Winter Games for the mentally handicapped: Felix Neureuther on Special Olympics: “This is still about the essence of sport”


Winter Games for the mentally handicapped: Felix Neureuther on Special Olympics: “This is still about the essence of sport”

Mr. Neureuther, what connects you with the Winter Games for people with mental and multiple disabilities? In 2013, I was a forerunner in a Special Olympics ski race in my hometown of Garmisch-Partenkirchen. The atmosphere at Gudiberg was unique. I've never been so cheered on in my career as I was there. Since then, the connection has not been broken, especially since my father and mother had been involved in the Special Olympics for many years.

Were you so celebrated by the audience because you are the celebrity Felix Neureuther, the World Cup rider and son of Christian Neureuther and Rosi Mittermaier? Names don't play a big role at the Special Olympics. But it's fun. During my preliminary run, I deliberately turned around before the last gate and drove backwards to the finish. This was obviously well received by the athletes because they tried to imitate it. I then had to make every effort to make it clear to the participants at the start not to do exactly that.

You would probably have received applause elsewhere for this little circus act. What exactly makes the atmosphere at the Special Olympics so special? Here, people are also happy about each other's achievements. The dogged and tense nature of focusing only on yourself that you know from professional sports doesn't exist. It's a togetherness. Values ​​that also distinguished the Olympic Movement in its early days are lived here. Fairness, respect for your opponent, joy in your own actions.

Something similar has been said for a long time about the Paralympics, the games for the physically disabled: that things are still decent there, that the Paralympics are an island in an otherwise morally rotten sports world. But then more and more money flowed into sports for the disabled - and false certificates were issued, athletes sat in wheelchairs who actually didn't need one, and there was doping and manipulation. A development that has not been stopped to this day. That is very unfortunate, but I don't see this danger with the Special Olympics. Nobody is driven by money here. It's actually just about the matter, about the essence of the sport. Of course it's also about success, although the shared experience is just as important. It is a very small movement, but an all the more valuable one.

You skied in the Ski World Cup for 16 years, at the highest level. For you, sport always meant competitive sport. How do you perceive the Special Olympics? Is there also this idea of ​​performance? Of course, the people who start there also want to win. Some people invest a lot of time and effort in training, but not everyone is able to do this in their environment. It also depends on the respective degree of disability. Otherwise, they are wonderful normal athletes. Young, ambitious people who want to achieve something in life.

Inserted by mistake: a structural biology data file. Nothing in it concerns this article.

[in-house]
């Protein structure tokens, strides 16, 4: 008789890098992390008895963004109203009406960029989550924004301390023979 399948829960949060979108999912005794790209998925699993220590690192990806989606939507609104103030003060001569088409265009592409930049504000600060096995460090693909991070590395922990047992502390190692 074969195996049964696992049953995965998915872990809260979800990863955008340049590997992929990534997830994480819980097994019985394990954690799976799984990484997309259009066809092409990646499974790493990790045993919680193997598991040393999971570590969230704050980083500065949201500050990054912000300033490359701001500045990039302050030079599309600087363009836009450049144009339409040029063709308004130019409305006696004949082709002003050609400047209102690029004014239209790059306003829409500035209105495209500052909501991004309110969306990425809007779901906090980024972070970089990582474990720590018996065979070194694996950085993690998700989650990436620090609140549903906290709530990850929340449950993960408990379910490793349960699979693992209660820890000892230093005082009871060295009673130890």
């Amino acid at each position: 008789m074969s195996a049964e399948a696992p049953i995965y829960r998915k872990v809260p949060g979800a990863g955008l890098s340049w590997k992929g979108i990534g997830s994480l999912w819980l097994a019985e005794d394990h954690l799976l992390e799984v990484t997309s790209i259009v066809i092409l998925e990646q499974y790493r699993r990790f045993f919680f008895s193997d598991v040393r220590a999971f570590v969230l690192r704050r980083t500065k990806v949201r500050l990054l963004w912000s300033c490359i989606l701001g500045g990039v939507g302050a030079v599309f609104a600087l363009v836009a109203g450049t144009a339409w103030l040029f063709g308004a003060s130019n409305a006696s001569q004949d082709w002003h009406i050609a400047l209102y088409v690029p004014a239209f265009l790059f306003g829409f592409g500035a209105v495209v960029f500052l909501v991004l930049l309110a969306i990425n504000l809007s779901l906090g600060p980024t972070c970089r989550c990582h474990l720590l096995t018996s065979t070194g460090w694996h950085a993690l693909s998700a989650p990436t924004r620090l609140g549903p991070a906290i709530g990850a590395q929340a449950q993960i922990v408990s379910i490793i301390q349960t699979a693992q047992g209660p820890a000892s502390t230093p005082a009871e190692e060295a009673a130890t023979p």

In your opinion, what is the state of inclusion of mentally disabled people in Germany? There are still too many hurdles that make it difficult for these people to participate in social life. There are problems, especially when it comes to integration into the labor market. This requires courage and energy from society, and this is already happening in individual lighthouse projects.

Can you give an example? I saw a program with Tim Mälzer (chef and restaurateur from Hamburg, editor's note). It was about an inn that he ran and where many disabled people worked. I thought it was great. It showed me that inclusion doesn't have to remain an idea that everyone thinks is great, but only a few put into practice.

How is it in sports? What barriers are there? Last year I was a guest at the Special Olympics in Berlin. The opening ceremony in the Olympic Stadium was great, really touching. The Federal President and many other politicians sat in the official gallery. There was a reception in the evening. I wasn't invited, but athlete spokesperson Mehtap Özgül was, who I accompanied that day. After a few minutes, Mehtap came back out to the entrance. She didn't feel comfortable there, she told me. There were a lot of men in suits standing there, but none of them would talk to her. She is lonely there. I thought that was crazy: giving a reception in honor of Special Olympics athletes where the athletes themselves get lost. Other nations do it better. The Americans, for example.

What's different? They're more relaxed and approachable. I can remember an American politician's opening speech at the Special Olympics, which was so touching that an athlete immediately threw his arms around him. No security intervened or anything. And the politician wasn't uncomfortable, he hugged the athlete to him. That was a big moment. I would also like moments like that for the games in Thuringia.

RTL Deutschland is part of the media alliance of the Special Olympics National Games Thuringia. At Germany's largest inclusive winter sports event, around 900 athletes will compete in ten sports from January 29th to February 2nd, 2024.

Transparency note: The star is part of RTL Deutschland.